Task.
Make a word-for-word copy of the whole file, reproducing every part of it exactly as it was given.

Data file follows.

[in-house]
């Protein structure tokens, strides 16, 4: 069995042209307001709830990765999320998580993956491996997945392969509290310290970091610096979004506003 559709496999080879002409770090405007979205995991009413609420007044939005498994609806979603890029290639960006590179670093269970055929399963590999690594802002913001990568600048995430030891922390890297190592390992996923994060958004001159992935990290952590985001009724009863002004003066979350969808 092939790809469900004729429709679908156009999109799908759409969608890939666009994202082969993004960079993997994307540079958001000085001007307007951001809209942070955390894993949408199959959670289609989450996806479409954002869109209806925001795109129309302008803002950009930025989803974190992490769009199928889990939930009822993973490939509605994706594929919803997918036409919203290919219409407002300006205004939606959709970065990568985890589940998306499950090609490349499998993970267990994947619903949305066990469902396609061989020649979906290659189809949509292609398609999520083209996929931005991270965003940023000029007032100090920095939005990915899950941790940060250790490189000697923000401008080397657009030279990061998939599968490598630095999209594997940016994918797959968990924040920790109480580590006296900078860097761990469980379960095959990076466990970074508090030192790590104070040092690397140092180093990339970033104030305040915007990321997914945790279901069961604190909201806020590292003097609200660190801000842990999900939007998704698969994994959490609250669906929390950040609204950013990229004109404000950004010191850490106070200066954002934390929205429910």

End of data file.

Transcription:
[in-house]
């Protein structure tokens, strides 16, 4: 069995042209307001709830990765999320998580993956491996997945392969509290310290970091610096979004506003 559709496999080879002409770090405007979205995991009413609420007044939005498994609806979603890029290639960006590179670093269970055929399963590999690594802002913001990568600048995430030891922390890297190592390992996923994060958004001159992935990290952590985001009724009863002004003066979350969808 092939790809469900004729429709679908156009999109799908759409969608890939666009994202082969993004960079993997994307540079958001000085001007307007951001809209942070955390894993949408199959959670289609989450996806479409954002869109209806925001795109129309302008803002950009930025989803974190992490769009199928889990939930009822993973490939509605994706594929919803997918036409919203290919219409407002300006205004939606959709970065990568985890589940998306499950090609490349499998993970267990994947619903949305066990469902396609061989020649979906290659189809949509292609398609999520083209996929931005991270965003940023000029007032100090920095939005990915899950941790940060250790490189000697923000401008080397657009030279990061998939599968490598630095999209594997940016994918797959968990924040920790109480580590006296900078860097761990469980379960095959990076466990970074508090030192790590104070040092690397140092180093990339970033104030305040915007990321997914945790279901069961604190909201806020590292003097609200660190801000842990999900939007998704698969994994959490609250669906929390950040609204950013990229004109404000950004010191850490106070200066954002934390929205429910």